Shifts in the Academy in how wedo and value research, alongsidevast changes in informationaccessibility, warrant changes inthe way we teach students to doresearch.
“Why Napster Matters to Writing: Filesharing as a New Ethic of Digital Delivery” (DeVoss & Porter)“Living on the Surface: Learning in the Age of Global Communication Networks” (Johnson-Eilola)“Digital Natives, Digital Immigrants” (Prensky)Literate Lives in the Information Age: Narratives of Literacy From the United States (Selfe & Hawisher)“The Politics of the Interface: Power and Its Exercise in Electronic Contact Zones” (Selfe & Selfe)“Reading Hypertext: Order and Coherence in a New Medium” (Slatin)
Questions Raised• What is the relationship between our research practices and our teaching practices?• How can open source content management systems work as pedagogical tools, and, more specifically, as a means for teaching the research paper differently, in ways that better fit our current technological and cultural context?• What are the epistemological consequences of our teaching practices? And what are the rhetorical consequences of those epistemologies?
Questions Raised• How does participation in the site itself--by adding, using, and discussing content--work as a means for rhetorically re-shaping the way people understand processes of knowledge production?• How might we include other digital research methodologies in our teaching, beyond textual analysis?• What are other possibilities for teaching research in writing classes?
Future Steps• add sources, including more on open access and open source technologies;• figure out how to use CrossRef and DOIs in order to make the process of adding content easier and faster;• connect forums with Scribd so that instructors can upload and share PDFs of handouts;• install a WYSIWYG module to make page editing easier;• include a feature that suggests links to other related sources;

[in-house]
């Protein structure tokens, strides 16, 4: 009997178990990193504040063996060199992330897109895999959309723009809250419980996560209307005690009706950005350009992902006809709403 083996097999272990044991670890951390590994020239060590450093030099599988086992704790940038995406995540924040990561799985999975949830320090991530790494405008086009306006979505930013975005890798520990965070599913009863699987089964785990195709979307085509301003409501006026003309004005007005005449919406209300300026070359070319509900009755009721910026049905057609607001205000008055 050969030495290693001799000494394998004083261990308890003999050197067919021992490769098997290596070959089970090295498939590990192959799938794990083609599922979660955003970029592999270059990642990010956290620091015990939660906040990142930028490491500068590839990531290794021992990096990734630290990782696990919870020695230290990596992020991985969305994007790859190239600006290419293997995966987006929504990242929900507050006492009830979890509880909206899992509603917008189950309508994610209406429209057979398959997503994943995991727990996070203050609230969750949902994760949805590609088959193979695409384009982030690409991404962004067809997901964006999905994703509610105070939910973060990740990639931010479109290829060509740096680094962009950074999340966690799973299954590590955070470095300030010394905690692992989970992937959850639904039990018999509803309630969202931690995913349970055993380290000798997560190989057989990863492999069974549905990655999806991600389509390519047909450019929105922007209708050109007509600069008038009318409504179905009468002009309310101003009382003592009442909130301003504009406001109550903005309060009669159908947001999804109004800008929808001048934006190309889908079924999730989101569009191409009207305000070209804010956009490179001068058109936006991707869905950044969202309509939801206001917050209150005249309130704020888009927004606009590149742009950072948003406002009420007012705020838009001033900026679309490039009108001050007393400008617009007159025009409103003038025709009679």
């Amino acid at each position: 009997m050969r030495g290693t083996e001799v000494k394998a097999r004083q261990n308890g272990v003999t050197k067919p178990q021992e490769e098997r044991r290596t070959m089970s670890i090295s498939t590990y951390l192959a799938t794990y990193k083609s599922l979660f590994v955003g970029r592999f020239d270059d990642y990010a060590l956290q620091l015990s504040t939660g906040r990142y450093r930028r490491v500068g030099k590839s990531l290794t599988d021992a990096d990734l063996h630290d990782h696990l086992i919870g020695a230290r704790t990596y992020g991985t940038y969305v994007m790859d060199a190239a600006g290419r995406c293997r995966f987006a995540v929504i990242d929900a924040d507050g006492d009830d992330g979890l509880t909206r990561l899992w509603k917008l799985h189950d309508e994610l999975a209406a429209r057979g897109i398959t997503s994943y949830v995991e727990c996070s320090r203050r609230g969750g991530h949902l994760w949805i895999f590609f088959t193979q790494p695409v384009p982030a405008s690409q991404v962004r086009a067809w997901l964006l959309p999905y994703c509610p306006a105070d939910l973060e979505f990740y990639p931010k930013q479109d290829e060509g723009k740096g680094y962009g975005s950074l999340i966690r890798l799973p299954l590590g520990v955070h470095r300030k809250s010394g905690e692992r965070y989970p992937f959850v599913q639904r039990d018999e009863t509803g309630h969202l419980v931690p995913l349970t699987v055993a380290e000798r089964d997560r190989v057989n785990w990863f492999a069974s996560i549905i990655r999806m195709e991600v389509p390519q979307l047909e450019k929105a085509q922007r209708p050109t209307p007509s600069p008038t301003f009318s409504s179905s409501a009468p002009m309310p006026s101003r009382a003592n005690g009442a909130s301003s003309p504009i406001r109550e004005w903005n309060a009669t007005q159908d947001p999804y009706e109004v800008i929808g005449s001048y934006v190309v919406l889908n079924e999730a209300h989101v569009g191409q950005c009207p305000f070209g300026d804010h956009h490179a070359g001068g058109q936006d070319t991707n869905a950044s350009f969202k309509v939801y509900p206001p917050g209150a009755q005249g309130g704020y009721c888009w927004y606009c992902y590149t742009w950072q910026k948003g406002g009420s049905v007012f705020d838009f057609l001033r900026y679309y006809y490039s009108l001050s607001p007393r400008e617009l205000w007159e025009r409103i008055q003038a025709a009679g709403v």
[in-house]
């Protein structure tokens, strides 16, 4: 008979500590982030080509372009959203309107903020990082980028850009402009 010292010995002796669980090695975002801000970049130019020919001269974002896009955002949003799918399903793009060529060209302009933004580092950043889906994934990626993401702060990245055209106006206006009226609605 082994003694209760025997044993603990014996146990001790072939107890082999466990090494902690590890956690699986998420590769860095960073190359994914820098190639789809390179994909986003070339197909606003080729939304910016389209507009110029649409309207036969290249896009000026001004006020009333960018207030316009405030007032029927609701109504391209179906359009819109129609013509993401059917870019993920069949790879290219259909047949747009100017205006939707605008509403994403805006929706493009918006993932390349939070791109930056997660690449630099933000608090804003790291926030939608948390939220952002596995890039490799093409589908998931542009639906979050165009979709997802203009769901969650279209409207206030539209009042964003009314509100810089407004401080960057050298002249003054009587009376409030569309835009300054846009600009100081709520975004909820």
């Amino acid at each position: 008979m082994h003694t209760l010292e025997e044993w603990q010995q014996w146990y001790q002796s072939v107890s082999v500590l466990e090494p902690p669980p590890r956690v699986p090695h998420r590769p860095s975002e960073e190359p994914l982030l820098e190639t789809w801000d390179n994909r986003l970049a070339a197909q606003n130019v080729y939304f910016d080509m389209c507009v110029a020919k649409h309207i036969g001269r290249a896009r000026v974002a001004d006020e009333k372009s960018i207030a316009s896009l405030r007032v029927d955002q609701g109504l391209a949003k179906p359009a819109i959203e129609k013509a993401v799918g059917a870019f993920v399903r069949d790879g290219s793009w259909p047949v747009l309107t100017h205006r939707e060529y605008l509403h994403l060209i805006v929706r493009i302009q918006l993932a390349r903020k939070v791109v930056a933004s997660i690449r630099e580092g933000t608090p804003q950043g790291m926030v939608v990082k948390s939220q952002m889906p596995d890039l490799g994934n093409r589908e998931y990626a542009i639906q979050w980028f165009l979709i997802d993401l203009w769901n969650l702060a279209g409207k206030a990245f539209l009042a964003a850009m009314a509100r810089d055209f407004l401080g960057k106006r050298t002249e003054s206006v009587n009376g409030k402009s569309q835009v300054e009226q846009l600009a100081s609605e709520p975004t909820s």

Future Steps• make it so that users can build libraries from available sources;• explore possibilities for connecting with existing digital archives;• seek out collaborators;• conduct usability testing;• explore open access learning analytics tools; and• publicize.
Works ConsultedBall, Cheryl E. “Show, Not Tell: The Value of New Media Scholarship.” Computers and Composition, 21(4): 403-425, 2004.Ballenger, Bruce. “Wikipedia: Right or Wrong?” The Curious Researcher: A Guide to Writing Research Papers. (p. 41). New York: Longman, 2009DeVoss, Dànielle Nicole, & Porter, James E. “Why Napster matters to writing: Filesharing as a new ethic of digital delivery.” Computers & Composition, 23, 178–210, 2006Jaschik, Scott. “A Stand against Wikipedia.” Inside Higher Ed. 26 January 2007.Johnson, L., Smith, R., Willis, H., Levine, A., and Haywood, K. The 2011 Horizon Report. Austin, Texas: The New Media Consortium, 2011.Johnson-Eilola, Johndan. “Living on the Surface: Learning in the Age of Global Communication Networks.” In Ilana Snyder (Ed.), Page to Screen: Taking Literacy Into the Electronic Era (pp. 185–210). London: Routledge, 1998,Prensky, Marc. “Digital Natives, Digital Immigrants.” On the Horizon, 9(5), 2001.Selfe, Cynthia L., & Hawisher, Gail E. Literate Lives in the Information Age: Narratives of Literacy From the United States. Mahwah: Lawrence Erlbaum, 2004Selfe, Cynthia L., & Selfe, Richard J. “The Politics of the Interface: Power and Its Exercise in Electronic Contact Zones.” College Composition and Communication, 45, 480–504, 1994.Slatin, John M. “Reading Hypertext: Order and Coherence in a New Medium.” College English, 52(8). 870-883, 1990.Unsworth, J., et al. Our Cultural Commonwealth: The Report of the American Council of Learned Societies Commission on Cyberinfrastructure for the Humanities and Social Sciences. New York: American Council of Learned Societies, 2006.